Dealing with Grief
For weeks, I have been pondering upon this and dilly-dallying on this post. Since Friday, I’ve been doing it while putting a pose for a while asking myself if it was worth it. Trust me I’ve done this like close to a hundred times. This indecisiveness is because it is the hardest I will ever have to do because it literally strips me naked and leaves me bare. That is not always an advantage for me because I love control over my life more than anything. More so, I love the upper hand when it comes to my life. Oh well! Here it goes.
The loss of a loved one or a significant person in our lives can be the biggest mountain in our way or a quest that is too hard to unravel. Most of us or at least all of us have had to deal with the loss of someone in our lives whom we held dear. The worst thing about it is the fact that we can’t see them again unless in the afterlife when we’ve also passed on. The thought of unfinished business, words not said, and so on eats us alive.
Dealing with the fact that we can never see this beloved is the biggest task. The first death of a dear one that I saw in my life was that of my grandfather. I was five years old. I remember not feeling any emotion because I never understood what was going on. Later after listening to people’s conversation and talking to my aunt she explained. The only emotion that came close to a tear was that I had lost the only audience I had to my storybook reading, and no candy will be coming after a read. But I was comforted by my aunt’s words that he will be in heaven watching over us. I guess the comfort came from knowing that he is not extinct just in another place waiting for us.
In a loss, despair crops in and dealing with this tough time becomes unbearable. Especially after all who came to mourn with us are gone. Many of us lack proper ways to deal with this time, and it goes without question that it is hard. Especially when you have people telling you to move on. I often wonder who asked for their opinion! I know they all mean well, but it’s always important to respect someone’s feelings. In spite of all of us having gone through the loss of anyone close to us or same person in question, we all don’t feel the same way or were close in a similar manner to the other, hence, we can never understand what the other person is going through. How close someone was with the deceased or circumstances surrounding the death or the events that occurred before the death determines how one will grieve and for how long and eventually how they cope.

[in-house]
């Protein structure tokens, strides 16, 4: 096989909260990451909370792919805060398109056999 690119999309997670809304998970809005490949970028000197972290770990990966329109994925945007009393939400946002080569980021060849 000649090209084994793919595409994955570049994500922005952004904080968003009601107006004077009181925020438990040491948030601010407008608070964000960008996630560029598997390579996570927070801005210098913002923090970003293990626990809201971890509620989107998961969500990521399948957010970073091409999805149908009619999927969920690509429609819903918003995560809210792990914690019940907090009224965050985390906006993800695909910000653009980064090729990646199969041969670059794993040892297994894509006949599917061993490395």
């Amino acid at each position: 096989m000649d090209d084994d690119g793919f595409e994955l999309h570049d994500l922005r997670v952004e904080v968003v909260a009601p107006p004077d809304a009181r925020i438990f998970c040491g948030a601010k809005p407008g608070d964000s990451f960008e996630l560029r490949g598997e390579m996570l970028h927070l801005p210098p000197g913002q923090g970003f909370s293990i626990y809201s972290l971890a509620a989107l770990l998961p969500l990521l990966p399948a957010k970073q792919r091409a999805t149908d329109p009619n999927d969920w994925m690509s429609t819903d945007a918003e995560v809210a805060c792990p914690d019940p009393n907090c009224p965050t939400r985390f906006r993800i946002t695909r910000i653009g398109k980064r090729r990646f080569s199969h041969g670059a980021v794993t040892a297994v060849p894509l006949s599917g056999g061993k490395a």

A few months ago I did some work on poetry and came across the poem, ‘A Simple Child’. Reading through it made me feel justified in how I chose to deal with grieve. In the poem, the young girl is a family of seven siblings, though two are dead she refuses to consider them dead. The man in a conversation with her tries to explain to her that they are only five, but she challenges the man by showing him they are seven. She is in full awareness that the two siblings are dead because she points out that they are in heaven but refuses to kill them in her heart and mind.
The death of a loved one is an effect that marks us for life. It can either be a scar or a wound depending on how we deal with it. A wound needs nursing daily or every so often, it can either get worse by rotting as time goes but on the other hand a scar just reminds us of what happened but shows all is well. It is just there to show us the path that we’ve been through at one point but doesn’t dictate our lives in the form of pain. I look at the way this little girl in the poem deals with mourning and am overjoyed. I read the reviews and analysis on the poem and understood that the young girl is not in denial but knows that her siblings have died. She acknowledges that they are not entirely gone, but their spirits live on. Perhaps that’s the only comfort we need, to deal with grief.